**Originally published on the ANTH424: Anthropology of evil blog, 22nd June 2018**
Written and visual accounts of witches have changed dramatically across cultures and time. Witches were once described by Europeans in the sixteenth century as old and evil, with wrinkled and deformed features, and are now being depicted in contemporary popular culture as feminist figures who have a pale complexion, and are glamorous and beautiful . The visual traits of contemporary witches of East Indonesia are quite distinct from what we encounter in these European historical accounts and in popular culture.
Witches, known as dukun in Indonesia have played a fundamental role in the lives of many East Indonesians, and have impacted how they structure their communities. In this post I analyse how their visual traits and characteristics relate to Mary Douglas’s ideas about the relationship between the body and sociality, purity and pollution. Douglas argues that the body is a symbol of society that requires order and classification, and by referring to East Indonesian witches, one can distinguish this.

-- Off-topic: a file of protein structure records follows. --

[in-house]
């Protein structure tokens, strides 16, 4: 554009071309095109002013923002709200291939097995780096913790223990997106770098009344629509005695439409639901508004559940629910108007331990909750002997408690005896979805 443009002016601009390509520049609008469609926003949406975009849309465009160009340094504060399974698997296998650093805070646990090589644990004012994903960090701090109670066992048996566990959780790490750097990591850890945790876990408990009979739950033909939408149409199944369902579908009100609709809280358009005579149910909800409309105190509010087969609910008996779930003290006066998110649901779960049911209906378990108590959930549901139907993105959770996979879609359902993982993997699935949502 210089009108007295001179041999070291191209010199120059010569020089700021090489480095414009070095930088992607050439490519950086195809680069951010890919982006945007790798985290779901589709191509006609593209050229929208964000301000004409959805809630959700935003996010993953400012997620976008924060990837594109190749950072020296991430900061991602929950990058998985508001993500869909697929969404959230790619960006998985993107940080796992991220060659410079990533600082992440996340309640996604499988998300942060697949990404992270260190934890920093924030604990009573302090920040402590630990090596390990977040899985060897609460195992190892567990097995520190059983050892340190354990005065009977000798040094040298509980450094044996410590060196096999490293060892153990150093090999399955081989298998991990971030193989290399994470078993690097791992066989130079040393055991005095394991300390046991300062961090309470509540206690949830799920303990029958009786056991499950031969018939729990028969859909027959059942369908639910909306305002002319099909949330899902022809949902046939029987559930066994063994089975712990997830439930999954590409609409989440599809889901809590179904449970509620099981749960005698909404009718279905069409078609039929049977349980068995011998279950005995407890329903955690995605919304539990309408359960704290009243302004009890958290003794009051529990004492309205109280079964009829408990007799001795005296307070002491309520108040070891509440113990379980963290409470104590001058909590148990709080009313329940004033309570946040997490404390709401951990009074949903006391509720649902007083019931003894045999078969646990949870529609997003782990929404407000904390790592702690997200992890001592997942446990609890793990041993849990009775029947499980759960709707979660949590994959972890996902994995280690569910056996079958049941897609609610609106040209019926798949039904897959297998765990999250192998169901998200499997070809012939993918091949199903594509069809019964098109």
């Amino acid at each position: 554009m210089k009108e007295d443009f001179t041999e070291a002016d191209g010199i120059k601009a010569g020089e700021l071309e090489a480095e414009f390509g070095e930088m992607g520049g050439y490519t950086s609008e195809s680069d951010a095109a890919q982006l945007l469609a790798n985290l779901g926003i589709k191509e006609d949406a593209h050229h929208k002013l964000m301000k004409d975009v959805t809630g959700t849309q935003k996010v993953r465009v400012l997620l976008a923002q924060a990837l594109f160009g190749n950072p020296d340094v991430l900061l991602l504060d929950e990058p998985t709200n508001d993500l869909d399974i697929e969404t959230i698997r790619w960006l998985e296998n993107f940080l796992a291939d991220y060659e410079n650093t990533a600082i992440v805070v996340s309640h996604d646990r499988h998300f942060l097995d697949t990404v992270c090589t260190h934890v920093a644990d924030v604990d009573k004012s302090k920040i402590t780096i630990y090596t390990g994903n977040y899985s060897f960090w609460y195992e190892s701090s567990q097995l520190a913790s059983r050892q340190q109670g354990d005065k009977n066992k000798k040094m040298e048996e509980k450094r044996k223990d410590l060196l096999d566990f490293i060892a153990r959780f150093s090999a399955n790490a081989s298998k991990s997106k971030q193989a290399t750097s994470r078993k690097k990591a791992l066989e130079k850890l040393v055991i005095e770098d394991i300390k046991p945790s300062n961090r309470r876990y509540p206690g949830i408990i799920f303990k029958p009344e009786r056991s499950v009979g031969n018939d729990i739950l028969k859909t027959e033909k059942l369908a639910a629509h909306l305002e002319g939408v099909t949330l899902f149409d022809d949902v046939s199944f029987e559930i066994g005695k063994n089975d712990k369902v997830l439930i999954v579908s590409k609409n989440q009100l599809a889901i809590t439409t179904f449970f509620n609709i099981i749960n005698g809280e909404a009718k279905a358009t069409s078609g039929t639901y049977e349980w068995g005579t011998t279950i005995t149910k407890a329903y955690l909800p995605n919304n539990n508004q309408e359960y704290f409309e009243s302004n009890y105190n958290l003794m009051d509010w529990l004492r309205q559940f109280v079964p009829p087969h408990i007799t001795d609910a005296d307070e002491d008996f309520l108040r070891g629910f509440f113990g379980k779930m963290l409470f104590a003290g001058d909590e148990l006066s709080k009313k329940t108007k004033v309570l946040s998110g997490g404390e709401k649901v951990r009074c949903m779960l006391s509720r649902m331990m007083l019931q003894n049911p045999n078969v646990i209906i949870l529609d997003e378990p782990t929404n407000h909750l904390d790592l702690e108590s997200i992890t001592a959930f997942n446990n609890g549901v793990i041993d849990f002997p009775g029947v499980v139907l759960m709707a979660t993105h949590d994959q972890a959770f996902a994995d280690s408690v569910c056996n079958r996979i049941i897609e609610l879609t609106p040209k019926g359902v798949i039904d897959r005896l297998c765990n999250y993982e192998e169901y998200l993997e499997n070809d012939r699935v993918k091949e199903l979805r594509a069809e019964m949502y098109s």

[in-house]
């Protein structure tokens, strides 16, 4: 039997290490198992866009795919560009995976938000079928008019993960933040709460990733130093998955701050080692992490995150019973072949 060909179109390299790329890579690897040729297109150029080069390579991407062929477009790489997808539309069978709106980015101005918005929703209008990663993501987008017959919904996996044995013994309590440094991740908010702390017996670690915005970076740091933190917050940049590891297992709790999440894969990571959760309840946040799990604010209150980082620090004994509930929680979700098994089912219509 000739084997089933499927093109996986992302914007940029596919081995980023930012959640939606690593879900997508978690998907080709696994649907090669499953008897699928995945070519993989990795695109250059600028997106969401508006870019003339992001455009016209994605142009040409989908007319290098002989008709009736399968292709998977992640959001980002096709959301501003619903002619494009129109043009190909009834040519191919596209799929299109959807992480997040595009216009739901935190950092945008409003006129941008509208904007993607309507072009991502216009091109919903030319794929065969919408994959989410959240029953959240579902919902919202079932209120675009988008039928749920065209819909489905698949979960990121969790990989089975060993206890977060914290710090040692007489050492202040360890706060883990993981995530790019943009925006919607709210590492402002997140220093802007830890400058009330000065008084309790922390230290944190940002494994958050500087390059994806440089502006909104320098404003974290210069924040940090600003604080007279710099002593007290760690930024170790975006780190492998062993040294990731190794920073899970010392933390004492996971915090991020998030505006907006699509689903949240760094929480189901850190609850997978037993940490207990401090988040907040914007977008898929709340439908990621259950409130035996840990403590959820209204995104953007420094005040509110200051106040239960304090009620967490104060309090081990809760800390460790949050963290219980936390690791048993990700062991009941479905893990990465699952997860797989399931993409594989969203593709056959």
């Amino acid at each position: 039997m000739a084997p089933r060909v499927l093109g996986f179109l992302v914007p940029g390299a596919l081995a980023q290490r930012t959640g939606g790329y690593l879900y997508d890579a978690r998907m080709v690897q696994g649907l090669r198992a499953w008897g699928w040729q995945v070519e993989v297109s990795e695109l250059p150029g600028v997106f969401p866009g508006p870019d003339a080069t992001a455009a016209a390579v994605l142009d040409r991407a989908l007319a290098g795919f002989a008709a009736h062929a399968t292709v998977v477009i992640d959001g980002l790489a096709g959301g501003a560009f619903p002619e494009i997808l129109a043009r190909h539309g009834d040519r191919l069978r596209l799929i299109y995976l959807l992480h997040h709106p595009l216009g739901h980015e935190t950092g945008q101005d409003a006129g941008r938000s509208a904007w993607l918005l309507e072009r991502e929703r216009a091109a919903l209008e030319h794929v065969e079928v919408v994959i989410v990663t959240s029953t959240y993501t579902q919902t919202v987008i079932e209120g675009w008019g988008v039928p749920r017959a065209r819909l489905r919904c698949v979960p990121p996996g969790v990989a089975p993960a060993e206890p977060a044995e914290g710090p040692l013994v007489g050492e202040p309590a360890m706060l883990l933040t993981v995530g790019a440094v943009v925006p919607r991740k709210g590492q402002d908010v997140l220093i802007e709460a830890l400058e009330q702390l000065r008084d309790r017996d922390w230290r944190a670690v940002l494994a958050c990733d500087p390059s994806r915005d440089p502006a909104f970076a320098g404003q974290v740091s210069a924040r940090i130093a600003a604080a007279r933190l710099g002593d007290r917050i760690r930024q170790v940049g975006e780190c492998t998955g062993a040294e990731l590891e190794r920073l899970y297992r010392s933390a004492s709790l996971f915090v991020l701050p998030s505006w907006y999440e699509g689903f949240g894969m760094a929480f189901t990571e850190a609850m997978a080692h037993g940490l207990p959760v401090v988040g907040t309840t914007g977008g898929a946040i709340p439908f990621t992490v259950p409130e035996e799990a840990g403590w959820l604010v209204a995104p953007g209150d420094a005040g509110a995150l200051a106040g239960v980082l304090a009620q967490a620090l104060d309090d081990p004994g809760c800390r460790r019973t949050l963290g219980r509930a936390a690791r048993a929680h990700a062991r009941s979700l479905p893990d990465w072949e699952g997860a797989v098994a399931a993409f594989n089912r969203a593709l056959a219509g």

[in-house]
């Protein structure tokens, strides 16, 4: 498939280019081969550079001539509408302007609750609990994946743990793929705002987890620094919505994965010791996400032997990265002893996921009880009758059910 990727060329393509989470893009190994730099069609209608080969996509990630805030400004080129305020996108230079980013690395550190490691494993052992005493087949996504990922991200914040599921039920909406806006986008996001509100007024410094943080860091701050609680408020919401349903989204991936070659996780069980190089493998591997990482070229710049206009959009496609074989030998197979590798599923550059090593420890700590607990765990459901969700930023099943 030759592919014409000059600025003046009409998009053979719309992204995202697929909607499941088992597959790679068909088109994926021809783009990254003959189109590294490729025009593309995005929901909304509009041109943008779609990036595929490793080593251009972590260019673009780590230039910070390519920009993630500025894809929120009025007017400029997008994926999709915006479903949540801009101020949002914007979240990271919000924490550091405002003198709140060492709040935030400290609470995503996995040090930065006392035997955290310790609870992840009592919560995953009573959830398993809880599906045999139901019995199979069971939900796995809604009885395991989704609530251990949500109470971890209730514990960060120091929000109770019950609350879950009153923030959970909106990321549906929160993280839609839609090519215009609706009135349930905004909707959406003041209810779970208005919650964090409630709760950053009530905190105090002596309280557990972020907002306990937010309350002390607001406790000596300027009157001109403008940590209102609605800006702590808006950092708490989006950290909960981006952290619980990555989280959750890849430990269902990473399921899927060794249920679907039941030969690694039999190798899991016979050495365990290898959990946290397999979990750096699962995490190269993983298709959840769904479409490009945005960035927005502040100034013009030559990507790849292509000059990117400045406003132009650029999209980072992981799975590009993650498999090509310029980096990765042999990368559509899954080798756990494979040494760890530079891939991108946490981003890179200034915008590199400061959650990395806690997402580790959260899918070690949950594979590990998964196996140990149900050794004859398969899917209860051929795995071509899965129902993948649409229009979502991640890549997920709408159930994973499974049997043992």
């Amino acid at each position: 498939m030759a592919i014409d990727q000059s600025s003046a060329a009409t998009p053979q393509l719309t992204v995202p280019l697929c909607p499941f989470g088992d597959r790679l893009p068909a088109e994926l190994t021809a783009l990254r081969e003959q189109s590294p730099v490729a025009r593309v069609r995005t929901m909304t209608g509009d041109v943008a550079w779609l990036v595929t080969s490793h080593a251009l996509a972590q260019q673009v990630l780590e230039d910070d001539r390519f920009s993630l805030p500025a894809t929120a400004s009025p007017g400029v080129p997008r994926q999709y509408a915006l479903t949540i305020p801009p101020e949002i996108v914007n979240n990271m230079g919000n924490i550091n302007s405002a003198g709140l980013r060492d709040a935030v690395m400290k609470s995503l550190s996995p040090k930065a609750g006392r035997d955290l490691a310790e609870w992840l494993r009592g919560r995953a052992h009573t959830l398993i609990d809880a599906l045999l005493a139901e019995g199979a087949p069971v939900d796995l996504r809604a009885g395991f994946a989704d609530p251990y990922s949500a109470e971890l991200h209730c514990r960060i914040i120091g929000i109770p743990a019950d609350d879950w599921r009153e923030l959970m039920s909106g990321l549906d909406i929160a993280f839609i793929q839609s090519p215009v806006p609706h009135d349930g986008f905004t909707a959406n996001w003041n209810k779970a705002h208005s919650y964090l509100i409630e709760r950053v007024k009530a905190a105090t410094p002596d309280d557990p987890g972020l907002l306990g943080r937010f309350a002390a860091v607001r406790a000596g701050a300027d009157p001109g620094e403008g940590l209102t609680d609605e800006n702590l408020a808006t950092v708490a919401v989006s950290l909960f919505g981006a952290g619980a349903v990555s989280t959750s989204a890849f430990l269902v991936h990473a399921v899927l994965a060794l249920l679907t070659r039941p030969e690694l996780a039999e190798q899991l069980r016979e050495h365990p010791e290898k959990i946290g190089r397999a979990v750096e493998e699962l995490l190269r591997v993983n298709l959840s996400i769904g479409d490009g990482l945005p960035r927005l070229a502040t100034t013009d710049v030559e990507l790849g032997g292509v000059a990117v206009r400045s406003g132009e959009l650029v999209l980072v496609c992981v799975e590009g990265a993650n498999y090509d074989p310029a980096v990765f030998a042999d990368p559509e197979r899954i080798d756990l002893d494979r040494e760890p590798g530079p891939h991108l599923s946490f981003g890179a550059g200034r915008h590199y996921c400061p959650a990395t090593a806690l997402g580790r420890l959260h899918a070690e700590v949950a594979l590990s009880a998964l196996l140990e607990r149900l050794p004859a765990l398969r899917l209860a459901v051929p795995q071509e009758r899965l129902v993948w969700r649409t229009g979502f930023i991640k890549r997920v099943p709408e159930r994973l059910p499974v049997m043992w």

In some areas of East Indonesia, there are no distinct visual traits that set apart witches within their communities. Konstantinos Retsikas ethnography  concerning sorcery in East Java, Indonesia, noted that both the instigator and the sorcerer remain hidden in fear of being killed. People can only rely on rumours and whispered accusations to identify witches within East Java. As a witch, blending in is the safest approach. At the same time, they share the same motives of envy, greed and jealousy that is common in everyone, challenging people’s ability to accurately recognise the witches within their community.